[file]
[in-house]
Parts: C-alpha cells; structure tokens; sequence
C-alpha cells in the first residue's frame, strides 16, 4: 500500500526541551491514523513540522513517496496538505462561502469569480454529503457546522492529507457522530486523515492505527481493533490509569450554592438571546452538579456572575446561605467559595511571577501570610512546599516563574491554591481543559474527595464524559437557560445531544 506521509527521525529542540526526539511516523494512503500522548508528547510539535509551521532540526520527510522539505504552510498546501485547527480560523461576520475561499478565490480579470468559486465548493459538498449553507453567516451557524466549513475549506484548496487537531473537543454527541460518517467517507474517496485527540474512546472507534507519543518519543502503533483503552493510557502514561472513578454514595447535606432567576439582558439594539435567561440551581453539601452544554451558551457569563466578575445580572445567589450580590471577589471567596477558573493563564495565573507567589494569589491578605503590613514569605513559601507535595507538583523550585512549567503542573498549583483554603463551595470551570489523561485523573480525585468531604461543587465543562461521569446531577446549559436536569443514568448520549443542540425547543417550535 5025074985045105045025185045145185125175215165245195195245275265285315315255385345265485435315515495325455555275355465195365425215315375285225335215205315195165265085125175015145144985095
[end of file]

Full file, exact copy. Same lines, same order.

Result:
[in-house]
Parts: C-alpha cells; structure tokens; sequence
C-alpha cells in the first residue's frame, strides 16, 4: 500500500526541551491514523513540522513517496496538505462561502469569480454529503457546522492529507457522530486523515492505527481493533490509569450554592438571546452538579456572575446561605467559595511571577501570610512546599516563574491554591481543559474527595464524559437557560445531544 506521509527521525529542540526526539511516523494512503500522548508528547510539535509551521532540526520527510522539505504552510498546501485547527480560523461576520475561499478565490480579470468559486465548493459538498449553507453567516451557524466549513475549506484548496487537531473537543454527541460518517467517507474517496485527540474512546472507534507519543518519543502503533483503552493510557502514561472513578454514595447535606432567576439582558439594539435567561440551581453539601452544554451558551457569563466578575445580572445567589450580590471577589471567596477558573493563564495565573507567589494569589491578605503590613514569605513559601507535595507538583523550585512549567503542573498549583483554603463551595470551570489523561485523573480525585468531604461543587465543562461521569446531577446549559436536569443514568448520549443542540425547543417550535 5025074985045105045025185045145185125175215165245195195245275265285315315255385345265485435315515495325455555275355465195365425215315375285225335215205315195165265085125175015145144985095